Going mediterranean

Lithium and shrooms

A bit of pharmacology now.

Depression and Mediterranean diet

Mediterranean Diet | Oldways

Fuck that, too hard

First one (SMILES)

  • 12 weeks, 67 participants, moderate-severe depression

  • 32% of patients remitted vs. 8% in the control group

  • Number-to-treat ~4 compared to SSRIs' ~7 and TCAs' 9

Another study

Third one (AMMEND)

  • 72 participants completed, 12-week length

  • 20-point Beck Depression Inventory drop vs. 6-point drop in the therapy group


Get yo ass to Italy and learn to eat Mediterranean. Or just plan your diet accordingly.

Psilocybin microdosing

Oh, I've just laughed at that. Lemme just quote:

"We recruited 34 individuals starting to microdose with psilocybin mushrooms (Psilocybe cubensis), one of the materials most frequently used for this purpose. Following a double-blind placebo-controlled experimental design, we investigated the acute and short-term effects of 0.5 g of dried mushrooms on subjective experience, behavior, creativity (divergent and convergent thinking), perception, cognition, and brain activity.

The reported acute effects were significantly more intense for the active dose compared to the placebo, but only for participants who correctly identified their experimental condition.

These changes were accompanied by reduced EEG power in the theta band, together with preserved levels of Lempel-Ziv broadband signal complexity. For all other measurements there was no effect of microdosing except for few small changes towards cognitive impairment."


Lithium's mechanism


  • Lithium has neuroprotective and neuroproliferative effects (preservation of grey matter) in multiple brain regions. Mechanism of it is still unknown (yet we can conclude it has something to do with other mechanisms, can't we).

  • Chronic administration of lithium ⇢ ⬇️ functionality of GPCR subunits ⇢ ⬇️ dopaminergic neurotransmission is inhibited

  • Chronic administration ⇢ lithium induces ⬇️ NMDA downregulation. Lithium acutely stimulates the NMDA receptor, increasing glutamate availability in the postsynaptic neuron.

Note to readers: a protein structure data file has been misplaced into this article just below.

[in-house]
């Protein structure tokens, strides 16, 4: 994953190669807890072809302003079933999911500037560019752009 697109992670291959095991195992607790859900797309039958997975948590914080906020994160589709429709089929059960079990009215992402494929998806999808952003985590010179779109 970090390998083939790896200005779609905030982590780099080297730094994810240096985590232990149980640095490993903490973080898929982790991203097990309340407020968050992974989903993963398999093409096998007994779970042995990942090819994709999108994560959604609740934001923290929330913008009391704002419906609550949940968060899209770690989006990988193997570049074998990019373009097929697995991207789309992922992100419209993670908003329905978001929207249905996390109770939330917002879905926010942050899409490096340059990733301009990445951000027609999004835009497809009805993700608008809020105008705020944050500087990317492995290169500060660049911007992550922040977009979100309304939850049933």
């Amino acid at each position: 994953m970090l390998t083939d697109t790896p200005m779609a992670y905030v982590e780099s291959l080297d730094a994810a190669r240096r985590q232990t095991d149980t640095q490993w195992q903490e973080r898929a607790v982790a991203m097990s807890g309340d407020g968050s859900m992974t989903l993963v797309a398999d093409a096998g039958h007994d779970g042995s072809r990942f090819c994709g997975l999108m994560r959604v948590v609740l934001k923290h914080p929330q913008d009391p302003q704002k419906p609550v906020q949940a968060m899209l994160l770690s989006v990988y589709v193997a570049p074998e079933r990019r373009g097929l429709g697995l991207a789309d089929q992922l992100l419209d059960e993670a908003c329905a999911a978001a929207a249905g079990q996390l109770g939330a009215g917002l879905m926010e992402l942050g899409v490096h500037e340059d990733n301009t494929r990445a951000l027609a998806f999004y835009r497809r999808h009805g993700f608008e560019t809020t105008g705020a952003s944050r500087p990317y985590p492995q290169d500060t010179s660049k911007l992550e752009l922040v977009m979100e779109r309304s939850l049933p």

• Lithium ⇢ ⬆️ GABA levels in cerebrospinal fluid. At the presynaptic level, lithium increases ⬆️ GABA release. At the postsynaptic level it upregulates ⬆️ GABA-B receptors.

  • Lithium ⬇️ IMPase and IPPase when they are in excess ⇢ ⬇️ myoinositol synthesis. However, the myoinositol depletion hypothesis hasn't been yet proven.

  • Lithium ⬇️ PKC and its downstream target MARCKS ⇢ linked to antimanic effects.

  • Lithium ⬇️ GSK-3. GSK-3 stands for Glycogen Synthase Kinase 3. This enzyme is involved in gene transcription and synaptic plasticity and activated under conditions of chronic stress such as mania.

  • Lithium ⬆️ CREB transcription factor, a downstream target of adenylyl cyclase ⇢ ⬆️ production of BDNF and Bcl-2, neuroprotective factors.


Just some information as lithium can potentially cause hypothyroidism (⇢ weight gain) and kidney damage. Some quotes:

"A daily adult lithium intake of 1 mg/day has been proposed. However, treatment dosages of lithium orotate range from 200 µg to 25 mg*. In my practice, I typically start my patients at 5 mg per day, and then see how they’re feeling after 1 week."*

"It is my opinion that lithium supplementation will have added benefit when combined with high-dose omega-3 fish oil (eg, 3-6 g/d), as well as B-vitamin complex, including folinic acid, methylcobalamin, and niacin*. Supplementing a complex of B vitamins offers greater value for brain function as compared to supplementing single B vitamins."*

Infections and Alzheimer's risks

Infectious Burden and Alzheimer Disease: Is There a Link?

In short: chronic inflammation caused by certain infections (either herpes, borrelia etc.) can certainly increase AD risks long-term, especially in predisposed populations. Keep safe, and use antivirals if needed:

"Interestingly, according to recent registry-based studies, the risk of developing dementia with both symptomatic HSV and herpes zoster infection appears to be reduced after antiviral treatment (hazard ratio [HR] 0.09, 0.55, and 0.76, respectively)*.[15](alz-journals.onlinelibrary.wiley.com/doi/fu..), [18](alz-journals.onlinelibrary.wiley.com/doi/fu..), [22](alz-journals.onlinelibrary.wiley.com/doi/fu..) The protective effect of antiviral drugs showed a **dose-response relationship in which a longer duration of treatment (>30 days) appeared to have a greater preventive impact** on dementia incidence compared to a shorter regime.[22](alz-journals.onlinelibrary.wiley.com/doi/fu..)"*